Lookout Mountain in Hamilton County, Tennessee — The American South (East South Central)
111th Pennsylvania Infantry
Cobham's 2nd Brigade
—Geary's 2nd Division —
Lieutenant Colonel Thomas M. Walker, Commanding
Cobham's 2nd Brigade, Geary's 2nd Division, Slocum's 12th Corps.
Recruited in Erie, Pennsylvania, and joined the Army of the Potomac. On the 28th day of October, 1863, it joined the Army of the Cumberland and was attacked near midnight at Wauhatchie Station, Tennessee by troops of Jenkins' Brigade, of Hood's Division, consisting of six small Confederate regiments under command of Colonel Bratton. This regiment assisted in holding the enemy in check while the Brigade got into line, when after three hours fighting the enemy was repulsed and returned to his camps on Lookout. On the 24th of November, 1863, the regiment was ordered to assault the rugged sides of Lookout Mountain. Under cover of the fog it marched to Light's Mills and up the mountain side until the right of the line rested under the palisades, when, facing to the front the line extending up and down the mountain, it advanced, and forcing back the enemy gained a point extending from the palisades toward and near the Craven House. Facing to the right it gained a position under the palisades, where the enemy on the top of the mountain rolled rocks, and dropped lighted shells on the men as they stood with their backs against
Erected 1890 by the State of Pennsylvania. (Marker Number MT-330.)
Location. 35° 0.764′ N, 85° 20.636′ W. Marker is in Lookout Mountain, Tennessee, in Hamilton County. Marker can be reached from Point Park Road north of East Brow Road. Touch for map. This historic marker (tablet) is located just below Point Park, immediately below the Ochs Museum observation deck, on a trail that runs along the base of the Lookout Mountain palisades. According to the location information provided by the National Park Service, the marker is, “Located below Point Park/1934 Map 293". Marker is in this post office area: Lookout Mountain TN 37350, United States of America.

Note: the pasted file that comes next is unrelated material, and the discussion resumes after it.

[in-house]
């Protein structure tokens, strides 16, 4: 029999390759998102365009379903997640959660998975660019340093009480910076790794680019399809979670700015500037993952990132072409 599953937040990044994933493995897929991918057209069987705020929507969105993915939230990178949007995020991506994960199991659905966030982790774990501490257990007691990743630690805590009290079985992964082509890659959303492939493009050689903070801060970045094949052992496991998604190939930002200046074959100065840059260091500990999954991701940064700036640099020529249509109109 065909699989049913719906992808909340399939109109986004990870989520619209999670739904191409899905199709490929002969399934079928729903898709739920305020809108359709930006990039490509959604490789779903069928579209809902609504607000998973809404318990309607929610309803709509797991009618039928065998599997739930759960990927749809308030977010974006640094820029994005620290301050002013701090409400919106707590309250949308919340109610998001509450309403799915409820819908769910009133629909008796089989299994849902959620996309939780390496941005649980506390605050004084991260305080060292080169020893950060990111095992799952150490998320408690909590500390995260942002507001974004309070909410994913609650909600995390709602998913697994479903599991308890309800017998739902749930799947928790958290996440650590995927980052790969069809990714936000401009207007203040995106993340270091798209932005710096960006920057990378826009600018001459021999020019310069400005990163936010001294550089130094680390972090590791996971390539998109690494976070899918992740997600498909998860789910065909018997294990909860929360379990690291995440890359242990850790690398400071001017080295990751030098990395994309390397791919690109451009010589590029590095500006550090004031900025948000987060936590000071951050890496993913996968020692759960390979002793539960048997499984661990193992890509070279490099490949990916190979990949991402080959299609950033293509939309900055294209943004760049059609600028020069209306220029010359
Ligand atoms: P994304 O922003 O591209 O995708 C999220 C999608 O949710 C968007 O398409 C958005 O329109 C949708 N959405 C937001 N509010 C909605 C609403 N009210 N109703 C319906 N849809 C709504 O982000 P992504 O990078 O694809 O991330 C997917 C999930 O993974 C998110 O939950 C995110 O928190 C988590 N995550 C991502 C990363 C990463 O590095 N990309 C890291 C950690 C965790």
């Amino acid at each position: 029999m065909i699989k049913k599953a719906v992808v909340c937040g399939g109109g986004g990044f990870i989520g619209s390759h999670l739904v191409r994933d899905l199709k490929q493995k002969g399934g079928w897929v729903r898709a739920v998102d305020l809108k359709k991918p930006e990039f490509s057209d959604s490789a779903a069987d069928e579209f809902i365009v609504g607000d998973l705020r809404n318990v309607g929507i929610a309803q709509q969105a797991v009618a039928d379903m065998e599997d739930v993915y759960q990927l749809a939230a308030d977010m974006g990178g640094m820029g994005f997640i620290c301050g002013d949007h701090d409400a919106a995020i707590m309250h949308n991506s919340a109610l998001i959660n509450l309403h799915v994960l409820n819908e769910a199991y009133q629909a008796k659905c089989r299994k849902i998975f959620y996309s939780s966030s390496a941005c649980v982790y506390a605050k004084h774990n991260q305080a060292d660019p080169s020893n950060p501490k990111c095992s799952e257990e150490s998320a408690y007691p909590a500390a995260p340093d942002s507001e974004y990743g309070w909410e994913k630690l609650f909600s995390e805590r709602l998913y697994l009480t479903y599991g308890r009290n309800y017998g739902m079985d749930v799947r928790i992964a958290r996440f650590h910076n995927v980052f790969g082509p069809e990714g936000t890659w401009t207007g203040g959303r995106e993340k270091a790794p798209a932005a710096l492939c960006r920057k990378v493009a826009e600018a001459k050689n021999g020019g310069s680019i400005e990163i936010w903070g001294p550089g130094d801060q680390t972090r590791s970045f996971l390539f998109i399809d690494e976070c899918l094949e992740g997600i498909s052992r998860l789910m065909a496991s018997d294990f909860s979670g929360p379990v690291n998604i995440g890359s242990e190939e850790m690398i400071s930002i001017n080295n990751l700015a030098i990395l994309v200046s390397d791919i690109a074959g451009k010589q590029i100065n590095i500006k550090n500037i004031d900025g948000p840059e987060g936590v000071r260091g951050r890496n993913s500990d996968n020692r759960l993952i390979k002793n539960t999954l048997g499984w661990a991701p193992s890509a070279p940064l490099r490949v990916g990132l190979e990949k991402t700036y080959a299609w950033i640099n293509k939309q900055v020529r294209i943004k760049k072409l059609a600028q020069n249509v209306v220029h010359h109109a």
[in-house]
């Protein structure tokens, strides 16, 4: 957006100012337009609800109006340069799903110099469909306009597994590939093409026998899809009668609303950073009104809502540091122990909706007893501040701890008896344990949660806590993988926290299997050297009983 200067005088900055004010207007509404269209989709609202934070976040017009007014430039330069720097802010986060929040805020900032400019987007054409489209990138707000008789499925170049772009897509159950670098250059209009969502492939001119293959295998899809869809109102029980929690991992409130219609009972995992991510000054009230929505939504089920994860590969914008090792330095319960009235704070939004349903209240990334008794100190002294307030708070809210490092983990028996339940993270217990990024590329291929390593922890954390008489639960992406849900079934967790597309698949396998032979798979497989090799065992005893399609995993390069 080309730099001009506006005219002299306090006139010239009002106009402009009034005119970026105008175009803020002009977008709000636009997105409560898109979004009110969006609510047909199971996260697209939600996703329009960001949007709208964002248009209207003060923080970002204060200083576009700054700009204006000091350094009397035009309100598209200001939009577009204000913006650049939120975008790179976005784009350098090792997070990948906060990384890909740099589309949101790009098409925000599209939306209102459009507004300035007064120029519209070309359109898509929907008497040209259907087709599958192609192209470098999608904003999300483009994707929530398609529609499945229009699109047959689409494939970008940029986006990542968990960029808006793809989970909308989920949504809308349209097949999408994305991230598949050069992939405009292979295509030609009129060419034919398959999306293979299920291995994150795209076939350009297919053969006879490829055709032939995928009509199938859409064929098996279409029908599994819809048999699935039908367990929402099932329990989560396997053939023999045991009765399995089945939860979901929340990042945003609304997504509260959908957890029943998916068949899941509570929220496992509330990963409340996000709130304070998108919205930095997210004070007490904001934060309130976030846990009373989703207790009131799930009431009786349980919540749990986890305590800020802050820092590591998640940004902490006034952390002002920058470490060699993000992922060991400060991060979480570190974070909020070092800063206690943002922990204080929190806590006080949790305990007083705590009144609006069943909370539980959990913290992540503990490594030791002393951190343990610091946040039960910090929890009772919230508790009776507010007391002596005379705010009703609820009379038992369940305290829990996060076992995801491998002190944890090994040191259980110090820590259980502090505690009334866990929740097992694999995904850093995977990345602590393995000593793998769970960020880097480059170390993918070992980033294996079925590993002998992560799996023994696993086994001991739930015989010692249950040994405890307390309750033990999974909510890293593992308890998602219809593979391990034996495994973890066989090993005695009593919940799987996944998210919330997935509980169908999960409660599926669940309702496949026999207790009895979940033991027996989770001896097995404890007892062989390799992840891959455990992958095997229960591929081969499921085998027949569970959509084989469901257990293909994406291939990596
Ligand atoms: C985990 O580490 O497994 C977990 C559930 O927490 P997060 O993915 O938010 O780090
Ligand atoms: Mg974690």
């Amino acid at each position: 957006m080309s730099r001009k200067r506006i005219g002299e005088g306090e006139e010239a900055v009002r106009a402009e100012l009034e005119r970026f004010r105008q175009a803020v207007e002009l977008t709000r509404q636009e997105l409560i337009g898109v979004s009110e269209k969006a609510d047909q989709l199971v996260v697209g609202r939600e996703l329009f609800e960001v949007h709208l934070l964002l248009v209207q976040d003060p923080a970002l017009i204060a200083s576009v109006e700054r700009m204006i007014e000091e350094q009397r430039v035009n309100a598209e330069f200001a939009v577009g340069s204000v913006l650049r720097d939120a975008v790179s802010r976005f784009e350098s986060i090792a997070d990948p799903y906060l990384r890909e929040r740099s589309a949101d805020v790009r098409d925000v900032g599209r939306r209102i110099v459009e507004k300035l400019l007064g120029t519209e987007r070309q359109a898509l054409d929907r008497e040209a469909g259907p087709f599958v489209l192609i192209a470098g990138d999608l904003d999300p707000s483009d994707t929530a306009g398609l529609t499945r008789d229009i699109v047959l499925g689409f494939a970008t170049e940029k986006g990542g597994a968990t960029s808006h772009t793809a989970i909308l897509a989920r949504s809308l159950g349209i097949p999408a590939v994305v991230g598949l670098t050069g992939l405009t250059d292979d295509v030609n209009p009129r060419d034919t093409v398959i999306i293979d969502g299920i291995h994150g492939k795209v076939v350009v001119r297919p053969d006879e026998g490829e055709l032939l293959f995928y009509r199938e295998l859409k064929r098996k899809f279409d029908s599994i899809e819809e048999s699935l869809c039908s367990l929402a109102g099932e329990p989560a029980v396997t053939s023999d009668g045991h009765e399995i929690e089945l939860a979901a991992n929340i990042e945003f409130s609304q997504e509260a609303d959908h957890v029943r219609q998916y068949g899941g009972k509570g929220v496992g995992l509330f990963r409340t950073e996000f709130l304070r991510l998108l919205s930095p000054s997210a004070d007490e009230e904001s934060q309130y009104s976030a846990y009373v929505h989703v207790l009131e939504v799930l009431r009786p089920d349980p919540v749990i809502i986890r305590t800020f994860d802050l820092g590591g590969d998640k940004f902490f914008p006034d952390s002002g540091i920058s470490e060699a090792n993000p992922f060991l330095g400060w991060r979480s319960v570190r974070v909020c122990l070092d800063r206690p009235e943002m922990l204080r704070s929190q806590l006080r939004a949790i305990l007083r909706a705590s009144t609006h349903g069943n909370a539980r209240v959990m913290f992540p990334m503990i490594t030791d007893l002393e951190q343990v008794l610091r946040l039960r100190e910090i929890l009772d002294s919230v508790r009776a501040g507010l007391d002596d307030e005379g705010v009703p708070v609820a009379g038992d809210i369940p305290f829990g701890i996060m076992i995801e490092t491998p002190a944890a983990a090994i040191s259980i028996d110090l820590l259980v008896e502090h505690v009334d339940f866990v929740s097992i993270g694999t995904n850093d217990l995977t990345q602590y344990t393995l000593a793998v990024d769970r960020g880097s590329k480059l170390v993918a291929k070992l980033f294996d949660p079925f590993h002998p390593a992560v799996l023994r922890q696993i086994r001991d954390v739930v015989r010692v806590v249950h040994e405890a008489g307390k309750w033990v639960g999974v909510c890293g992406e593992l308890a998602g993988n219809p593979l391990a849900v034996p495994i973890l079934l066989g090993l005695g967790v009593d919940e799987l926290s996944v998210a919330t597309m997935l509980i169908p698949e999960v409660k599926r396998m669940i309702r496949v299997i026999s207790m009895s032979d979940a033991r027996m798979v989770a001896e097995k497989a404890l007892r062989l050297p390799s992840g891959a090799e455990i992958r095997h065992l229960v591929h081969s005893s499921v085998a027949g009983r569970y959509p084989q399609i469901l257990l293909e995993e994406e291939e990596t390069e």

Other nearby markers. At least 8 other markers are within walking distance of this marker. Union Occupation of the Summit (here, next to this marker); Cobham's Brigade (a few steps from this marker); Tennessee River and Moccasin Bend 29th Pennsylvania Infantry (a few steps from this marker); Point Hotel (a few steps from this marker); Lookout Valley and Browns Ferry (a few steps from this marker); Lookout Mountain Trails (a few steps from this marker); Battle Above the Clouds (a few steps from this marker). Touch for a list and map of all markers in Lookout Mountain.
More about this marker. This historical marker (tablet) is located between Point Park on the top of Lookout Mountain and the Cravens House about midway on the slopes of Lookout Mountain. To get to this historical marker requires walking from either Point Park, down a series of aluminum steps, and the marker is very near the base of the steps, or walking up a trail, up the slopes of Lookout Mountain, from the Cravens House.
According to the description information provided by the National Park Service, the marker is a, “4' x 4' bronze marker mounted on natural rock wall. A bronze bas relief of a battle scene on Lookout Mountain is bordered by a narrow molded frame, with a raised letter inscription at the bottom."
Interestingly (I think), the pictures that I took and posted of this particular historical marker were taken on a foggy day, a day with similar conditions to what existed when the battle was originally fought, above the clouds.
Also see . . . National Park Service List of Classified Structures. This is a link to information provided by the National Park Service regarding this particular monument. (Submitted on August 29, 2016, by Dale K. Benington of Toledo, Ohio.)
Categories. • War, US Civil •
Credits. This page was last revised on August 29, 2016. This page originally submitted on October 1, 2013, by Dale K. Benington of Toledo, Ohio. This page has been viewed 415 times since then and 44 times this year. Photos: 1, 2, 3, 4, 5, 6, 7, 8, 9, 10. submitted on October 1, 2013, by Dale K. Benington of Toledo, Ohio.